"method.response.header.Access-Control-Allow-Headers" = true
}
response_models = {
"application/json" = "Empty"
}
}

resource "aws_api_gateway_integration_response" "cors" {
depends_on = [aws_api_gateway_integration.cors, aws_api_gateway_method_response.cors]
rest_api_id = aws_api_gateway_rest_api.backend.id
resource_id = aws_api_gateway_resource.cors.id
http_method = aws_api_gateway_method.cors.http_method
status_code = 200
response_parameters = {
"method.response.header.Access-Control-Allow-Origin" = "'*'", # replace with hostname of frontend (CloudFront)
"method.response.header.Access-Control-Allow-Headers" = "'Content-Type'",
"method.response.header.Access-Control-Allow-Methods" = "'GET, POST'" # remove or add HTTP methods as needed
}
}

That’s it. The API Gateway will answer all CORS related OPTIONS requests now.

Add CORS headers to server-side errors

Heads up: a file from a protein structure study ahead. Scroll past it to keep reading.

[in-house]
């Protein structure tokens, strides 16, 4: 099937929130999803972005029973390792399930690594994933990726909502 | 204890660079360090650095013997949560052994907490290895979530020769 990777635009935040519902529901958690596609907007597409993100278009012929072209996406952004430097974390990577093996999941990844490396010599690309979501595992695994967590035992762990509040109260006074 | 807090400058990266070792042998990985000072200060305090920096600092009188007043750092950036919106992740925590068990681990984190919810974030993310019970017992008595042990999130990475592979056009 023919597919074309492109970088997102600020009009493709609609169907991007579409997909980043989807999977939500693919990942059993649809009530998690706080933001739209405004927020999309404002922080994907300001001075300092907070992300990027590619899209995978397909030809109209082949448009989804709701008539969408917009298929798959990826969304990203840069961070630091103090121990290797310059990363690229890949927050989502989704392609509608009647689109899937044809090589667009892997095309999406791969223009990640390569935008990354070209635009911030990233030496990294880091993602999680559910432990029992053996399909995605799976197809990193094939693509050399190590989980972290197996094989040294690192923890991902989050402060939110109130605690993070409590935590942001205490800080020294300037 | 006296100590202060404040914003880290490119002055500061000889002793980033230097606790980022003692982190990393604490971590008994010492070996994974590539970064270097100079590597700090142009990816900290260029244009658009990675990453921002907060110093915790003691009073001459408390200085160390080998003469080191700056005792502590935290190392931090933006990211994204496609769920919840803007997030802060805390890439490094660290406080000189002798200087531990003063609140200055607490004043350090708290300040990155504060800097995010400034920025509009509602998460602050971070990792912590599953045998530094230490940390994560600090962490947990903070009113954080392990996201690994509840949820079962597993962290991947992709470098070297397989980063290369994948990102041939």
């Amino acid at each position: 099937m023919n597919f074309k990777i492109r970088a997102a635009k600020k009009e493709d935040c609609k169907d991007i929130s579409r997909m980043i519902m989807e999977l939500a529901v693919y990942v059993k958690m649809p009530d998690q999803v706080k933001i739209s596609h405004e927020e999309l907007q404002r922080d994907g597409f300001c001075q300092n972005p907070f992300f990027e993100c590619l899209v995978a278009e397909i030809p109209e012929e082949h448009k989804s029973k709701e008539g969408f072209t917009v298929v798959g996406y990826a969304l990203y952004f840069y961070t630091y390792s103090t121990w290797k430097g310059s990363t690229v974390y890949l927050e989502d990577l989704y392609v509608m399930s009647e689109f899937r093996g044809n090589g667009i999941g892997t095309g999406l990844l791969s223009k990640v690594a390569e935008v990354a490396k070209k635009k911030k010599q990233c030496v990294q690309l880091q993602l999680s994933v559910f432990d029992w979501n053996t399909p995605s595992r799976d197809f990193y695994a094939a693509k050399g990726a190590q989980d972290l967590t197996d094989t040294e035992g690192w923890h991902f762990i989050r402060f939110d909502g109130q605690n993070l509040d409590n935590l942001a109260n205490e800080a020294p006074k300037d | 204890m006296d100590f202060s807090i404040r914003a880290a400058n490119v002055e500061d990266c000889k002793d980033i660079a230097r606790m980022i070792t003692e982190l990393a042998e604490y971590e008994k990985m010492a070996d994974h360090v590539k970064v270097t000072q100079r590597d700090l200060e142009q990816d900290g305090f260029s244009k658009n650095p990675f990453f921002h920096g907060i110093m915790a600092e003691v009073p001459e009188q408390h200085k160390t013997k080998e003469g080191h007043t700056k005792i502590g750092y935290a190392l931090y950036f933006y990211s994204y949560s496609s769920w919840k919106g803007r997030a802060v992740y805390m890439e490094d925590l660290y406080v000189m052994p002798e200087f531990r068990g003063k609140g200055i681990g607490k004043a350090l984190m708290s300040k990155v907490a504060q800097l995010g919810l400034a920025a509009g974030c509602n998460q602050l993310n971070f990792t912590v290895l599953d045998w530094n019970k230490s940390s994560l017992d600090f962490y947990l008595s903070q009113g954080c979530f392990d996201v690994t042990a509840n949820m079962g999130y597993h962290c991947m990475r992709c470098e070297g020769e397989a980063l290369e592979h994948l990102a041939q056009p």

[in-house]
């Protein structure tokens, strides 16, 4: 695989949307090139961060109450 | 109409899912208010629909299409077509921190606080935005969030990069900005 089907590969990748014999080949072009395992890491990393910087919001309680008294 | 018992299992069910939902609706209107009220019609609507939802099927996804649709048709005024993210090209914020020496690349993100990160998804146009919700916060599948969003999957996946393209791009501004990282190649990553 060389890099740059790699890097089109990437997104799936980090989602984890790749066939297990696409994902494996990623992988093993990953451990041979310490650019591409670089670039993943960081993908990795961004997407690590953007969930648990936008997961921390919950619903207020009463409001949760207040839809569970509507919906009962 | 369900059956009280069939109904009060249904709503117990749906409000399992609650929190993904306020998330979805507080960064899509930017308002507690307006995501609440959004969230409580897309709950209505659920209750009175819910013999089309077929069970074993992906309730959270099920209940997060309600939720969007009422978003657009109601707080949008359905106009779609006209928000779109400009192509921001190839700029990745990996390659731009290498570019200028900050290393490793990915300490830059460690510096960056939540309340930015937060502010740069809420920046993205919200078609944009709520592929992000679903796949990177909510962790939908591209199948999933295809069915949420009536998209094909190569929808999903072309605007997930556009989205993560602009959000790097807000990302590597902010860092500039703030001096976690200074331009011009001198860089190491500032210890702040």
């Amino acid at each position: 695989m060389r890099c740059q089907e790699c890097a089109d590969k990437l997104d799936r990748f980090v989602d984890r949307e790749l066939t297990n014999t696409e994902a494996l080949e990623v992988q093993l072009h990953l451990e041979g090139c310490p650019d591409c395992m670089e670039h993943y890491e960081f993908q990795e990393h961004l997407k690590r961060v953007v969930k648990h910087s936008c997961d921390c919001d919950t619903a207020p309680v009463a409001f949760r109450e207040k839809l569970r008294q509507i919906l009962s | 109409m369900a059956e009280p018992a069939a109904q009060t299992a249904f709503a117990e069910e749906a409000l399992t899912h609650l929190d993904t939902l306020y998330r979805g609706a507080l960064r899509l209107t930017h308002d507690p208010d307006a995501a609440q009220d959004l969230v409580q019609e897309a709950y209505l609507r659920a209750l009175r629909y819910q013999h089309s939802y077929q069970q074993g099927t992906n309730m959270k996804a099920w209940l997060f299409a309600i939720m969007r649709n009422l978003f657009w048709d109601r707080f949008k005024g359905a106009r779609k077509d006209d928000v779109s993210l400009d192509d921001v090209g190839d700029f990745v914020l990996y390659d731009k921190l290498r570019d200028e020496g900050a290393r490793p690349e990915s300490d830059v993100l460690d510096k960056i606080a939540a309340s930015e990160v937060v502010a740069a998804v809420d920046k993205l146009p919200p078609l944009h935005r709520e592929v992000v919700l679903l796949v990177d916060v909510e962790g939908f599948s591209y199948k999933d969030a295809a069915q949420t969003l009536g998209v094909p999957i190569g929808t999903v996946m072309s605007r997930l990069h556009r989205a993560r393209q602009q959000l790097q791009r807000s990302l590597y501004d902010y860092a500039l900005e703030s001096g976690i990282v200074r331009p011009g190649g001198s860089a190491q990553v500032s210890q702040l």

Finally, you need to make sure that the API Gateway is also adding the CORS headers in case of server-side errors. Why is that important? For example, when the API Gateway fails to invoke your Lambda function, it will return a server-side error. In that case, the Lambda function cannot add the necessary Access-Control-Allow-Origin header to the response. Therefore, you need to configure the API Gateway to add the CORS header for server-side errors, as illustrated in the following Terraform configuration snippet.

resource "aws_api_gateway_gateway_response" "response_4xx" {
rest_api_id = aws_api_gateway_rest_api.backend.id
response_type = "DEFAULT_4XX"

response_templates = {
"application/json" = "{'message':$context.error.messageString}"
}

response_parameters = {
"gatewayresponse.header.Access-Control-Allow-Origin" = "'*'" # replace with hostname of frontend (CloudFront)
}
}

resource "aws_api_gateway_gateway_response" "response_5xx" {
rest_api_id = aws_api_gateway_rest_api.backend.id
response_type = "DEFAULT_5XX"

response_templates = {
"application/json" = "{'message':$context.error.messageString}"
}